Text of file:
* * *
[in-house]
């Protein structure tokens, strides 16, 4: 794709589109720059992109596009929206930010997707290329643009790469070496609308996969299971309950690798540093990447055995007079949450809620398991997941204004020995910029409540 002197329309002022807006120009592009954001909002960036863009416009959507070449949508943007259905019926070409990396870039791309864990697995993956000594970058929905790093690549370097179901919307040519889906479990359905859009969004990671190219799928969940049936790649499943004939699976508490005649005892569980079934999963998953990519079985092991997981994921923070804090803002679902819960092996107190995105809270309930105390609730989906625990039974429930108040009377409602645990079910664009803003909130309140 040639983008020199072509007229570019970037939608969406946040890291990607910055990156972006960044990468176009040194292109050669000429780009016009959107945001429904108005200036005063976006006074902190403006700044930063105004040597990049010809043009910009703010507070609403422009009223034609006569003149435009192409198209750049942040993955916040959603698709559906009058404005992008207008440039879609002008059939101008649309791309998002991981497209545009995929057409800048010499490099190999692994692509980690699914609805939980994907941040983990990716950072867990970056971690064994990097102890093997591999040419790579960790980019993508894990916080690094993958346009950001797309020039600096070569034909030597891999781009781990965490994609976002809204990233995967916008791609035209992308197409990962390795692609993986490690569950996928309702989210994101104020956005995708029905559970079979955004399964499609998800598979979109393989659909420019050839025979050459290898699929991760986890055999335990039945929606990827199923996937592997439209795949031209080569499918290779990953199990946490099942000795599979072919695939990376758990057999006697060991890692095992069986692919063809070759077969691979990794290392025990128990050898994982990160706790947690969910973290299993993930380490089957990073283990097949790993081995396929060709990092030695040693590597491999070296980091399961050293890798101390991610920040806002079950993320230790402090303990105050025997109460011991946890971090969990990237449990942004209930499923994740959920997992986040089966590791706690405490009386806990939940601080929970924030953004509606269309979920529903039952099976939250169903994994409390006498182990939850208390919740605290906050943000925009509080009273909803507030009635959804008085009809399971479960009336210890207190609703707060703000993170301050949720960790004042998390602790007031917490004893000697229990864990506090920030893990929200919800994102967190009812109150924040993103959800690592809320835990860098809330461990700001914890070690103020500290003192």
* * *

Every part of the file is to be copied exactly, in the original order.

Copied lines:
[in-house]
């Protein structure tokens, strides 16, 4: 794709589109720059992109596009929206930010997707290329643009790469070496609308996969299971309950690798540093990447055995007079949450809620398991997941204004020995910029409540 002197329309002022807006120009592009954001909002960036863009416009959507070449949508943007259905019926070409990396870039791309864990697995993956000594970058929905790093690549370097179901919307040519889906479990359905859009969004990671190219799928969940049936790649499943004939699976508490005649005892569980079934999963998953990519079985092991997981994921923070804090803002679902819960092996107190995105809270309930105390609730989906625990039974429930108040009377409602645990079910664009803003909130309140 040639983008020199072509007229570019970037939608969406946040890291990607910055990156972006960044990468176009040194292109050669000429780009016009959107945001429904108005200036005063976006006074902190403006700044930063105004040597990049010809043009910009703010507070609403422009009223034609006569003149435009192409198209750049942040993955916040959603698709559906009058404005992008207008440039879609002008059939101008649309791309998002991981497209545009995929057409800048010499490099190999692994692509980690699914609805939980994907941040983990990716950072867990970056971690064994990097102890093997591999040419790579960790980019993508894990916080690094993958346009950001797309020039600096070569034909030597891999781009781990965490994609976002809204990233995967916008791609035209992308197409990962390795692609993986490690569950996928309702989210994101104020956005995708029905559970079979955004399964499609998800598979979109393989659909420019050839025979050459290898699929991760986890055999335990039945929606990827199923996937592997439209795949031209080569499918290779990953199990946490099942000795599979072919695939990376758990057999006697060991890692095992069986692919063809070759077969691979990794290392025990128990050898994982990160706790947690969910973290299993993930380490089957990073283990097949790993081995396929060709990092030695040693590597491999070296980091399961050293890798101390991610920040806002079950993320230790402090303990105050025997109460011991946890971090969990990237449990942004209930499923994740959920997992986040089966590791706690405490009386806990939940601080929970924030953004509606269309979920529903039952099976939250169903994994409390006498182990939850208390919740605290906050943000925009509080009273909803507030009635959804008085009809399971479960009336210890207190609703707060703000993170301050949720960790004042998390602790007031917490004893000697229990864990506090920030893990929200919800994102967190009812109150924040993103959800690592809320835990860098809330461990700001914890070690103020500290003192």